Welcome to the resource topic for
**2024/1454**

**Title:**

Interval Key-Encapsulation Mechanism

**Authors:**
Alexander Bienstock, Yevgeniy Dodis, Paul Rösler, Daniel Wichs

**Abstract:**

Forward-Secure Key-Encapsulation Mechanism (FS-KEM; Canetti et al. Eurocrypt 2003) allows Alice to encapsulate a key k to Bob for some time t such that Bob can decapsulate it at any time t'\leq t. Crucially, a corruption of Bob’s secret key after time t does not reveal k.

In this work, we generalize and extend this idea by also taking Post-Compromise Security (PCS) into account and call it Interval Key-Encapsulation Mechanism (IKEM). Thus, we do not only protect confidentiality of previous keys against future corruptions but also confidentiality of future keys against past corruptions. For this, Bob can regularly renew his secret key and inform others about the corresponding public key. IKEM enables Bob to decapsulate keys sent to him over an interval of time extending into the past, in case senders have not obtained his latest public key; forward security only needs to hold with respect to keys encapsulated before this interval. This basic IKEM variant can be instantiated based on standard KEM, which we prove to be optimal in terms of assumptions as well as ciphertext and key sizes.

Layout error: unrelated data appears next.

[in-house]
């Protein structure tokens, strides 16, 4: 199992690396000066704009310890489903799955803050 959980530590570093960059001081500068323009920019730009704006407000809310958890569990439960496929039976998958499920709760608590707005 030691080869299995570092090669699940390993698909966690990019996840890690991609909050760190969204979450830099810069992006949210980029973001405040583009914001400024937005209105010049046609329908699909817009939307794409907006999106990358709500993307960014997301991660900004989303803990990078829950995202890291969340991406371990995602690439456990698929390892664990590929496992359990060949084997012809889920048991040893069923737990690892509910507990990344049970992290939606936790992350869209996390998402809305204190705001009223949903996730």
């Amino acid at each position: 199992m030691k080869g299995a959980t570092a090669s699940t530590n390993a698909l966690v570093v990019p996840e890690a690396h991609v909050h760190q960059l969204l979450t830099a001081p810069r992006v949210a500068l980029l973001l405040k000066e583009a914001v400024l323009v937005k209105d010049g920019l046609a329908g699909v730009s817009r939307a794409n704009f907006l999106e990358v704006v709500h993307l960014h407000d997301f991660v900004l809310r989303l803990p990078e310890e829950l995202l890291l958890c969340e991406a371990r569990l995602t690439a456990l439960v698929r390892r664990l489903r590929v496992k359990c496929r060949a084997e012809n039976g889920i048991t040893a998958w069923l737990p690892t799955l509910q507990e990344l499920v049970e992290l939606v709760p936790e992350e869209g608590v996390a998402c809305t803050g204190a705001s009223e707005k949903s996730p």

We also extend this notion of IKEM for settings in which Bob decapsulates (much) later than Alice encapsulates (e.g., in high-latency or segmented networks): if a third user Charlie forwards Alice’s ciphertext to Bob and, additionally, knows a recently renewed public key of Bob’s, Charlie could re-encrypt the ciphertext for better PCS. We call this extended notion IKEMR. Our first IKEMR construction based on trapdoor permutations has (almost) constant sized ciphertexts in the number of re-encryptions; and our second IKEMR construction based on FS-PKE has constant sized public keys in the interval size.

Finally, to bypass our lower bound on the IKEM(R) secret key size, which must be linear in the interval size, we develop a new Interval RAM primitive with which Bob only stores a constant sized part of his secret key locally, while outsourcing the rest to a (possibly adversarial) server.

For all our constructions, we achieve security against active adversaries. For this, we obtain new insights on Replayable CCA security for KEM-type primitives, which might be of independent interest.

**ePrint:**
https://eprint.iacr.org/2024/1454

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